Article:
Following on from Nigel’s profound Process Goals post, I have been setting myself some process goals in the past year or so. For years I played the same openings all the time, with the result that although I became familiar with a limited number of patterns and middle game motifs I had a large gap in my understanding of chess by playing too few types of position. One outcome of this was probably spending too long thinking when I got into unfamiliar territory, and I often got into time trouble. I made it my mission to extend my opening repertoire, and that remains a work in progress.
One of the openings I adopted for the first time in 2012 was the Queen’s Gambit Declined. Having spent years playing the King’s Indian Defence pretty much exclusively against 1.d4, I thought this was a huge adjustment to make, and was rather daunted by the task. However, I surprised myself with how straightforward it was, and how logical the opening seemed to me. It also introduced me to many beautiful classic games from the likes of Capablanca and Alekhine’s 1927 World Championship match all the way through to present-day examples. With a bit of practice online, it wasn’t long before I was wheeling it out over the board in league games and tournaments. My initial results were a bit hit and miss (but no worse than when I used the KID!), but now I can safely say it is one of my better performing defences.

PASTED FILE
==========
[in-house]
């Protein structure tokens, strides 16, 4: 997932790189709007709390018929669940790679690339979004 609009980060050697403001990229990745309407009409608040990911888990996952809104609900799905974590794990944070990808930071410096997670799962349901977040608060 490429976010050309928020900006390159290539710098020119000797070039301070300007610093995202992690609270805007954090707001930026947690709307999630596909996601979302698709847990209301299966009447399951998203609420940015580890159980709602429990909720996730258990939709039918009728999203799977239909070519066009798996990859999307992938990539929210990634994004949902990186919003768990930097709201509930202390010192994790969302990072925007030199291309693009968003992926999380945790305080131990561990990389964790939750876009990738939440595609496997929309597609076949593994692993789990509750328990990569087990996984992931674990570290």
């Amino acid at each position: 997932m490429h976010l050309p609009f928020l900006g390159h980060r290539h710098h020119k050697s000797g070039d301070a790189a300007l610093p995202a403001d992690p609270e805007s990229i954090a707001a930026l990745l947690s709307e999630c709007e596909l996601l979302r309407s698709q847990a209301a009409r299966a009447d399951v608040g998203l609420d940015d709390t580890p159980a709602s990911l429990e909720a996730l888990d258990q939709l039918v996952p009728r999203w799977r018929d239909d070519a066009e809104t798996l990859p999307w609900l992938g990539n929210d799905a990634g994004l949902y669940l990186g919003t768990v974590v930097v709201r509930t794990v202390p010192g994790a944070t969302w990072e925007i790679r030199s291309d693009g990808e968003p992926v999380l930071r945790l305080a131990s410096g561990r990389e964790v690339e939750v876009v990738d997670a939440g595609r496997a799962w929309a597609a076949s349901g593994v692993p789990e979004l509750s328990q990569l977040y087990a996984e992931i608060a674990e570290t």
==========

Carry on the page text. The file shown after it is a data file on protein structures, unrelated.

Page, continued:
The nice thing about learning a new opening is that it can teach you lessons that can be applied to other openings. Playing in the Surrey Individual Challenge Cup in Surbiton last summer, FM Steve Berry played the Nimzowitsch-Larsen Attack, Classical Variation against me. Previously I would have played 1…e5 and …Nc6 and he probably would have got the kind of position he wanted with ideas like f4 coming to open up the centre. Instead I decided to play the solid QGD set-up and without any difficulty secured equality out of the opening. Not bad considering I had only just started playing the QGD that year.